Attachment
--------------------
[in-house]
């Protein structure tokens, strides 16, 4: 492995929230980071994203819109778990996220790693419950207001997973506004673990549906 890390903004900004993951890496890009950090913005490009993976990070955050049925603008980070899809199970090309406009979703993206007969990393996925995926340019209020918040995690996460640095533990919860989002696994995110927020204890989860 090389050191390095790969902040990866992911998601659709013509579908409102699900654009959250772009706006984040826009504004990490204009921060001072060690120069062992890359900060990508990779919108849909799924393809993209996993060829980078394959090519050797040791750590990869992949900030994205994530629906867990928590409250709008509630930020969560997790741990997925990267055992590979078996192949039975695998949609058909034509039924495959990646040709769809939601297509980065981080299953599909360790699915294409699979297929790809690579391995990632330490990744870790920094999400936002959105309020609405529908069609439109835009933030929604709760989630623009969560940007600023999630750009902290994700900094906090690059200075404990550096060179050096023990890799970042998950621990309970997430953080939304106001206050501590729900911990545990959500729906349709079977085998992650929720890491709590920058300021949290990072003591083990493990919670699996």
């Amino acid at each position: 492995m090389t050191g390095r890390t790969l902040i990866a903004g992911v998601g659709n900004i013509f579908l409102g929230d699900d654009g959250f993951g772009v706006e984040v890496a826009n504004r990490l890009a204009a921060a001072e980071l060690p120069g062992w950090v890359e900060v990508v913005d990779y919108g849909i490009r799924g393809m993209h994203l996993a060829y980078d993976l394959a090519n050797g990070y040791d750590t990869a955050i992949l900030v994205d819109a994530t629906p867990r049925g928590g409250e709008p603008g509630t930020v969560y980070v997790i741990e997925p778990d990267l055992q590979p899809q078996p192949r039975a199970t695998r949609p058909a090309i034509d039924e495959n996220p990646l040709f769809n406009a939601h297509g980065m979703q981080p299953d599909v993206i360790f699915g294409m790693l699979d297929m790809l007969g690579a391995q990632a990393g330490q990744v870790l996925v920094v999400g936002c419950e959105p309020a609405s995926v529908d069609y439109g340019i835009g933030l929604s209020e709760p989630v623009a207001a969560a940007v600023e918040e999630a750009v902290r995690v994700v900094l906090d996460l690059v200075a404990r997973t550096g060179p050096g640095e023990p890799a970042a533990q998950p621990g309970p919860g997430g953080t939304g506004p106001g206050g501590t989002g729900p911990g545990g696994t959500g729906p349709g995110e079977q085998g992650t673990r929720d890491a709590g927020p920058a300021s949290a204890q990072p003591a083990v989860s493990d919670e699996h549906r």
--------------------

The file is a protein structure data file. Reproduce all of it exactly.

[in-house]
């Protein structure tokens, strides 16, 4: 492995929230980071994203819109778990996220790693419950207001997973506004673990549906 890390903004900004993951890496890009950090913005490009993976990070955050049925603008980070899809199970090309406009979703993206007969990393996925995926340019209020918040995690996460640095533990919860989002696994995110927020204890989860 090389050191390095790969902040990866992911998601659709013509579908409102699900654009959250772009706006984040826009504004990490204009921060001072060690120069062992890359900060990508990779919108849909799924393809993209996993060829980078394959090519050797040791750590990869992949900030994205994530629906867990928590409250709008509630930020969560997790741990997925990267055992590979078996192949039975695998949609058909034509039924495959990646040709769809939601297509980065981080299953599909360790699915294409699979297929790809690579391995990632330490990744870790920094999400936002959105309020609405529908069609439109835009933030929604709760989630623009969560940007600023999630750009902290994700900094906090690059200075404990550096060179050096023990890799970042998950621990309970997430953080939304106001206050501590729900911990545990959500729906349709079977085998992650929720890491709590920058300021949290990072003591083990493990919670699996």
């Amino acid at each position: 492995m090389t050191g390095r890390t790969l902040i990866a903004g992911v998601g659709n900004i013509f579908l409102g929230d699900d654009g959250f993951g772009v706006e984040v890496a826009n504004r990490l890009a204009a921060a001072e980071l060690p120069g062992w950090v890359e900060v990508v913005d990779y919108g849909i490009r799924g393809m993209h994203l996993a060829y980078d993976l394959a090519n050797g990070y040791d750590t990869a955050i992949l900030v994205d819109a994530t629906p867990r049925g928590g409250e709008p603008g509630t930020v969560y980070v997790i741990e997925p778990d990267l055992q590979p899809q078996p192949r039975a199970t695998r949609p058909a090309i034509d039924e495959n996220p990646l040709f769809n406009a939601h297509g980065m979703q981080p299953d599909v993206i360790f699915g294409m790693l699979d297929m790809l007969g690579a391995q990632a990393g330490q990744v870790l996925v920094v999400g936002c419950e959105p309020a609405s995926v529908d069609y439109g340019i835009g933030l929604s209020e709760p989630v623009a207001a969560a940007v600023e918040e999630a750009v902290r995690v994700v900094l906090d996460l690059v200075a404990r997973t550096g060179p050096g640095e023990p890799a970042a533990q998950p621990g309970p919860g997430g953080t939304g506004p106001g206050g501590t989002g729900p911990g545990g696994t959500g729906p349709g995110e079977q085998g992650t673990r929720d890491a709590g927020p920058a300021s949290a204890q990072p003591a083990v989860s493990d919670e699996h549906r």